Were you heartbroken over the recent death of longtime Maryland Congressman Elijah Cummings?
Were you weeping uncontrollably, rambling around aimlessly and unable to eat, drink, sleep, bathe, think, work, exercise, binge watch old TV shows, or worse, were you so devastated that you couldn't check your Twitter or Facebook feeds, or take a selfie?
And I mean all of you, all 330 million of you who are living in the United States.
If you weren't completely overcome with sorrow and incapacitated by Cummings's death, you should have been. And if you weren't, you had better start weeping and wailing and hyperventilating right now.
Because Albuquerque Mayor Tim Keller said so. In an Oct. 17 Facebook post, Keller said that every single person in America—all 330 million people—was heartbroken by Cummings's death. Here's the post:
“The loss of Elijah Cummings leaves our nation heartbroken today. He had incredible moral clarity, humility, and unmatched integrity. He leaves with us a legacy of fighting for justice and caring deeply for his community. Rest In Peace.”
So now Tim Keller, the mayor of the backwater and crime-ridden city of Albuquerque, knows what every single U.S. resident thinks and feels and can speak for each and every one of them.
Look, this was just stupid, pathetic, cheap and gross political pandering by Keller. That's what politicians do. But I find it sick, disgusting and insulting that Keller thinks he can speak for me and 330 million other people.
Well, I wasn't heartbroken by Cummings's death. I never met him, didn't know him and didn't follow his career very closely. I really didn't care that he died, just as I don't feel anything for the 7,452 people who, on average, die in this country each and every day. And I'll bet that just a handful or two of people—family members and close friends and associates—were truly “heartbroken” by Cummings's death.
Even if just one percent of the country were devastated and heartbroken by Cummings's death, that would mean that 3.3 million people were emotionally crushed and walking around in a daze and unable to function. That didn't happen.
So why did Keller lie and post such a false statement? Maybe because, just like President Trump, he's a disgusting narcissist who thinks the entire universe revolves around him and his feelings and opinions. Maybe our smiling mayor truly thinks that all 330 million people in the U.S. were heartbroken. If he does, he needs to be removed from office immediately and hustled off to an asylum because he is completely and stunningly out of touch with people, and incredibly delusional.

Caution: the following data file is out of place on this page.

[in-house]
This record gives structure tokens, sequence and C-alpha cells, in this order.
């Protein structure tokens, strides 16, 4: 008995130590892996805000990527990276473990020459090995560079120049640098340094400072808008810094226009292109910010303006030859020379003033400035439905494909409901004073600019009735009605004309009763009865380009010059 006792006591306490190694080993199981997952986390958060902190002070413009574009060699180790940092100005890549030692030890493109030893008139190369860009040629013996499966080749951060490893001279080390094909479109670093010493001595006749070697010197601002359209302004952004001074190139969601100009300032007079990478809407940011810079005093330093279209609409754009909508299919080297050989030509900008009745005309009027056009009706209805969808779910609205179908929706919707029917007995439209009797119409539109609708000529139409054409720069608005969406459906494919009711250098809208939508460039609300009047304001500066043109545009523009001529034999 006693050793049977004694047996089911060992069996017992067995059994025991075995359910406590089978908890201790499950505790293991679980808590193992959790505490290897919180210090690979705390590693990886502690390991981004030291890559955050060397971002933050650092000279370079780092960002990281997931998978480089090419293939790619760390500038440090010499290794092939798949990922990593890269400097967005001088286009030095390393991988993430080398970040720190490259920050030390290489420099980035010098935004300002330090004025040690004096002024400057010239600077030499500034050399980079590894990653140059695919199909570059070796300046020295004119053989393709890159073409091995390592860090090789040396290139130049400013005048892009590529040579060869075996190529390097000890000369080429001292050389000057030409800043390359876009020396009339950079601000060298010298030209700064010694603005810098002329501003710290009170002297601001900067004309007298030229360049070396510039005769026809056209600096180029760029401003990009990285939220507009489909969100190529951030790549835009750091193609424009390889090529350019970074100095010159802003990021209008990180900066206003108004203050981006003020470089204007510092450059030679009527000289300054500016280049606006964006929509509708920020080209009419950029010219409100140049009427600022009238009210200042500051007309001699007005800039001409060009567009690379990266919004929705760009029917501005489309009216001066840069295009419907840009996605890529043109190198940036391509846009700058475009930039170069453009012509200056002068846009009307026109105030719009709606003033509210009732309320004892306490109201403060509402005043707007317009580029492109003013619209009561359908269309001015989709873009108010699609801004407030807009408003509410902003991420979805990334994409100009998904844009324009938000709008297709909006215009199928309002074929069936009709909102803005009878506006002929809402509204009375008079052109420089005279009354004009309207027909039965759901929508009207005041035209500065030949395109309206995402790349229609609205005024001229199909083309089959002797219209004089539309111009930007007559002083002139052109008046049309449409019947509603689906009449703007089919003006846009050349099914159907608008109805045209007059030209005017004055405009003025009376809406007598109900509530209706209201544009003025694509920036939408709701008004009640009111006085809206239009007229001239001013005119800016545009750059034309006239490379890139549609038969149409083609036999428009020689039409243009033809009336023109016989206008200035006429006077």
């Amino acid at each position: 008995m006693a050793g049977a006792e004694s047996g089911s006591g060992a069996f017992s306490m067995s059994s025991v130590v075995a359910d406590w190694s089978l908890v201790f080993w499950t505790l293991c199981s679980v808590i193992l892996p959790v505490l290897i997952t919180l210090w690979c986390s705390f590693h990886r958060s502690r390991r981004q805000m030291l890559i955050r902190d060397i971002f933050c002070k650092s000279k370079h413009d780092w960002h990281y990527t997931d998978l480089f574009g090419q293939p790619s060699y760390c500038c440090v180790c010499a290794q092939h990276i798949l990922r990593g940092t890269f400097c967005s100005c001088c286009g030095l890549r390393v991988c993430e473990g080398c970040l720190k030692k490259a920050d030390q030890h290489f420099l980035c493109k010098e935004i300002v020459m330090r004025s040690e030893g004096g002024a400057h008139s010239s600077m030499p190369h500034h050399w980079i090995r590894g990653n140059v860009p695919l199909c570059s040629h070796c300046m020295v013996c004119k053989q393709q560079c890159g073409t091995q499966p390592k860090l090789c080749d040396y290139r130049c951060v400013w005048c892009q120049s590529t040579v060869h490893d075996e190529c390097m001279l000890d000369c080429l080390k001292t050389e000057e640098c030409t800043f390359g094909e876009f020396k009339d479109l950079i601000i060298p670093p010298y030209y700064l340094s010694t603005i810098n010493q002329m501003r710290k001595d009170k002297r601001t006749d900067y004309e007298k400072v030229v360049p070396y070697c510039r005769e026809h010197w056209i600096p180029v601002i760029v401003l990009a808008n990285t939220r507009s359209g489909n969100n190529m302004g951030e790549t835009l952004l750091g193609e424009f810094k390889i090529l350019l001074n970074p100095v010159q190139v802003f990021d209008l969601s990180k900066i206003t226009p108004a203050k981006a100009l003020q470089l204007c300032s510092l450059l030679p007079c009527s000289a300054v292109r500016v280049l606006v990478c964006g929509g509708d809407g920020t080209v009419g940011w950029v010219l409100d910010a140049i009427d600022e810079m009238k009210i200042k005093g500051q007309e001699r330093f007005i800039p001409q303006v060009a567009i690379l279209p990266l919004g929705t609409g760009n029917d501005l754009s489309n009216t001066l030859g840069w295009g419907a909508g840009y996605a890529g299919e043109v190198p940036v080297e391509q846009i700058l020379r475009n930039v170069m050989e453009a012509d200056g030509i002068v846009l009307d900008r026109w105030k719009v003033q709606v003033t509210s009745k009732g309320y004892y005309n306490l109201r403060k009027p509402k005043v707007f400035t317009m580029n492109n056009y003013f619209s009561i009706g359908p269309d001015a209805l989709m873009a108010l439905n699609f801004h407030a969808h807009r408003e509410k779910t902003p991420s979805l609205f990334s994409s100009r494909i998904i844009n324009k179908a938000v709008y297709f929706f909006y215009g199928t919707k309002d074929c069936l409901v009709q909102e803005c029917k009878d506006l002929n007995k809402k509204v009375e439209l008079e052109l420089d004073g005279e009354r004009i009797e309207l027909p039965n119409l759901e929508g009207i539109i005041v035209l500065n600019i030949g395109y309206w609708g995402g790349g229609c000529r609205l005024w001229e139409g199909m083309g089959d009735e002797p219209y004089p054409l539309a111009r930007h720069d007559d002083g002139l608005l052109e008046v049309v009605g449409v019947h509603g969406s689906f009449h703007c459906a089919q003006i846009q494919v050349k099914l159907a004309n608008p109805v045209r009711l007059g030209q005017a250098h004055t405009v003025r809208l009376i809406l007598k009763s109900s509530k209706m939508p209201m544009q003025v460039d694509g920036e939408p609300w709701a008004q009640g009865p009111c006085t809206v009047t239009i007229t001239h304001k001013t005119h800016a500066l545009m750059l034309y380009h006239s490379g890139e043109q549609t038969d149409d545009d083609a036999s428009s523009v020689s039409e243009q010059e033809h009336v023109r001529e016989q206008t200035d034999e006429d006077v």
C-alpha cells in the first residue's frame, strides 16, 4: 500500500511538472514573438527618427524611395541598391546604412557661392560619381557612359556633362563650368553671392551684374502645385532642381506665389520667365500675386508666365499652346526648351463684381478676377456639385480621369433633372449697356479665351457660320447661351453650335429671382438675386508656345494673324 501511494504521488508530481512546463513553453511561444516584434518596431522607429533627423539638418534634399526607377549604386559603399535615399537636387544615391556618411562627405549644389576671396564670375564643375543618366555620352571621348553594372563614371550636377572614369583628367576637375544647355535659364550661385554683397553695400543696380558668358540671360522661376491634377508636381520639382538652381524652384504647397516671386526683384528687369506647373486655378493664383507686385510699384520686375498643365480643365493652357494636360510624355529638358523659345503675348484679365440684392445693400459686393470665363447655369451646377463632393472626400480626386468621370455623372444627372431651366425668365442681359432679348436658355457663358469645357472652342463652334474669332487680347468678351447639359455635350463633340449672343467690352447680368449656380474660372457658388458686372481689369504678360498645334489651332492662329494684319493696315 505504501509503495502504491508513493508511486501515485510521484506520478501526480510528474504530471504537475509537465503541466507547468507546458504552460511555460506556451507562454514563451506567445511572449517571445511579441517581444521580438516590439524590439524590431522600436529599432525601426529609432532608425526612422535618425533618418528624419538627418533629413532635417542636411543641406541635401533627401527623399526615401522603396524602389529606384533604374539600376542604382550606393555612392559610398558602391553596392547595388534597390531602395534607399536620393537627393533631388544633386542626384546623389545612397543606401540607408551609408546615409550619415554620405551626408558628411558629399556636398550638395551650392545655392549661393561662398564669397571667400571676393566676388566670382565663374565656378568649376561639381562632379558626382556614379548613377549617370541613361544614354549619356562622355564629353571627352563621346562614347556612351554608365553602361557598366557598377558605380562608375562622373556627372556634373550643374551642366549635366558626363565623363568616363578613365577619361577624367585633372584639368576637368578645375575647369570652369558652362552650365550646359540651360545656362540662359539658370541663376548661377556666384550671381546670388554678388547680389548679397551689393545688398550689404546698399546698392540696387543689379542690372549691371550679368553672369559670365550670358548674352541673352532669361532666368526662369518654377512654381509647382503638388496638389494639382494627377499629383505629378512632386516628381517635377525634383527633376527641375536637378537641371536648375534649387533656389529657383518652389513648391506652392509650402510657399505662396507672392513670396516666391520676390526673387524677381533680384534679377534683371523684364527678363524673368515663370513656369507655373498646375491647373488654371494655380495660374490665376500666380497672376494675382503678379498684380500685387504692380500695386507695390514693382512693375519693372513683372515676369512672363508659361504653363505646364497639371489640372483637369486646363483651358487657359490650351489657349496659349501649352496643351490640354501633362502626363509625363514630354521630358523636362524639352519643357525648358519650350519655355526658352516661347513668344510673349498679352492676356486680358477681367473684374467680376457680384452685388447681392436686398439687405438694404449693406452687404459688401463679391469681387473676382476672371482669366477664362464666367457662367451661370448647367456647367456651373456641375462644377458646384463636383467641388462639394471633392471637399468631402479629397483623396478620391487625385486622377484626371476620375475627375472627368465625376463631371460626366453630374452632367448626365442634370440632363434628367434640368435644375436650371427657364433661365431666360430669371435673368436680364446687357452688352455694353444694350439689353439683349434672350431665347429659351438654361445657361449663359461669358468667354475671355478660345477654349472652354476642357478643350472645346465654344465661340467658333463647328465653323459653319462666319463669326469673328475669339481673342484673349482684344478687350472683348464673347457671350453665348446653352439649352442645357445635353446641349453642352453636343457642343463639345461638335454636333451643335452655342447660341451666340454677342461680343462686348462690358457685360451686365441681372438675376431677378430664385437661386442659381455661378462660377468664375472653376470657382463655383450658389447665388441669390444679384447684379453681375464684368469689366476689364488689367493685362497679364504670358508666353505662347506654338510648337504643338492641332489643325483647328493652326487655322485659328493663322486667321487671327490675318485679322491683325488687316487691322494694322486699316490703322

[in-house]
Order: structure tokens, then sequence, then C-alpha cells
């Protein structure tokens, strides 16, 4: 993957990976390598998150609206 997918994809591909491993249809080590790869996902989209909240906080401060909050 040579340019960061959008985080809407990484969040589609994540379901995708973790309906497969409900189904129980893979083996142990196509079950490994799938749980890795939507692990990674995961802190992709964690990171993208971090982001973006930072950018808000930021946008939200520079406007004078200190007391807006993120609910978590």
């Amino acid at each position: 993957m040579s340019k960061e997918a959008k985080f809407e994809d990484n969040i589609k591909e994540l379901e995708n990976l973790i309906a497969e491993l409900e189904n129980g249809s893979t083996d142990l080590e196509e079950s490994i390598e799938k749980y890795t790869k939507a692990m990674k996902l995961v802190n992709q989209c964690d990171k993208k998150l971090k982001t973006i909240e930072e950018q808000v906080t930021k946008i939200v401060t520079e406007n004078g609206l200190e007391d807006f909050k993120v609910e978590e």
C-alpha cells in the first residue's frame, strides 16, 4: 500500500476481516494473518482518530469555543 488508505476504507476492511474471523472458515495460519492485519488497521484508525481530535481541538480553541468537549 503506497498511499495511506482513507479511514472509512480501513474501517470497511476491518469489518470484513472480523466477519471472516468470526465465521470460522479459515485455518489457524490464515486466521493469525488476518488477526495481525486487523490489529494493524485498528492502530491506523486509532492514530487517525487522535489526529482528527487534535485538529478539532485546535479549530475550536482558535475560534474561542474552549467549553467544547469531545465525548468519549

Maybe Keller is a wannabe dictator who thinks that we all should have been heartbroken by Cummings's death and that he can force us to weep for a dead congressman by merely saying that we should have been heartbroken. If that's the case, Keller needs to be immediately removed from office and shipped off to Russia where he can study under Vladimir Putin.
The truth is that Keller, like all politicians, is a pathetic, constant and disgusting panderer. He has no idea what normal people think, and he apparently thinks that he has been anointed to speak for every single person in the country. He also thinks that whatever his tiny circle of friends and political hacks think and feel applies to every single person in the country. If that isn't sick, delusional and dangerous, I don't know what is.
And guess what? I doubt that Keller was heartbroken, disconsolate and sobbing uncontrollably over Cummings's passing.
If Keller had any honor, decency or humility, he would have, before he posted that every single U.S. resident was crushed by Cummings's death, called, texted or emailed me—and every other U.S. resident—to find out how I felt. I would have told him I didn't care. So would have hundreds of millions of other Americans. And had Keller contacted me he would have written, “The loss of Elijah Cummings leaves our nation—with the exception of Dennis Domrzalski and 330 million other people—heartbroken today.”
And he also should have said, “I'm writing this because I'm a shameless panderer and I think that by appearing to be sensitive and saying that you are all heartbroken, you'll think I'm a sensitive man and vote for me again and again and again.”
I don't pretend to be able to speak for all 330 million U.S. residents like our happy, smiling, chirpy mayor does. But if I did, I'd post something like, “Mayor Tim Keller's post leaves the nation thinking he's an insincere goof.”